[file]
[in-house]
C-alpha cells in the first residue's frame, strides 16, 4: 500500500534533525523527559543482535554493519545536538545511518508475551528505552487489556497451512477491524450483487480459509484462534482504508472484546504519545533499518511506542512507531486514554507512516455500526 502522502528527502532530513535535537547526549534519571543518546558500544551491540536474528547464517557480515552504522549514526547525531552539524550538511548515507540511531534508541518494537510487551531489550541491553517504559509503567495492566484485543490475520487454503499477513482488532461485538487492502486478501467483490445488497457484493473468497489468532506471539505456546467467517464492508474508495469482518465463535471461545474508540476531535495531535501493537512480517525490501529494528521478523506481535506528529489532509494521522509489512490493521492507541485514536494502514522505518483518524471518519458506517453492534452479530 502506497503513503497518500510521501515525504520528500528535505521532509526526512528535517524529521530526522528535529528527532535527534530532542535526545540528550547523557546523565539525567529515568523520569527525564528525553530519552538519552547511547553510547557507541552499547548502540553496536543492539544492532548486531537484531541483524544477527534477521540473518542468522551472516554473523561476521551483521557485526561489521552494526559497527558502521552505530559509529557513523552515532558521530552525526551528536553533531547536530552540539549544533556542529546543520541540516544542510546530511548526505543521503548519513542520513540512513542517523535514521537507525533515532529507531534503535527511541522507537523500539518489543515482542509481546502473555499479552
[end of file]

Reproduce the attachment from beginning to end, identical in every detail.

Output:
[in-house]
C-alpha cells in the first residue's frame, strides 16, 4: 500500500534533525523527559543482535554493519545536538545511518508475551528505552487489556497451512477491524450483487480459509484462534482504508472484546504519545533499518511506542512507531486514554507512516455500526 502522502528527502532530513535535537547526549534519571543518546558500544551491540536474528547464517557480515552504522549514526547525531552539524550538511548515507540511531534508541518494537510487551531489550541491553517504559509503567495492566484485543490475520487454503499477513482488532461485538487492502486478501467483490445488497457484493473468497489468532506471539505456546467467517464492508474508495469482518465463535471461545474508540476531535495531535501493537512480517525490501529494528521478523506481535506528529489532509494521522509489512490493521492507541485514536494502514522505518483518524471518519458506517453492534452479530 502506497503513503497518500510521501515525504520528500528535505521532509526526512528535517524529521530526522528535529528527532535527534530532542535526545540528550547523557546523565539525567529515568523520569527525564528525553530519552538519552547511547553510547557507541552499547548502540553496536543492539544492532548486531537484531541483524544477527534477521540473518542468522551472516554473523561476521551483521557485526561489521552494526559497527558502521552505530559509529557513523552515532558521530552525526551528536553533531547536530552540539549544533556542529546543520541540516544542510546530511548526505543521503548519513542520513540512513542517523535514521537507525533515532529507531534503535527511541522507537523500539518489543515482542509481546502473555499479552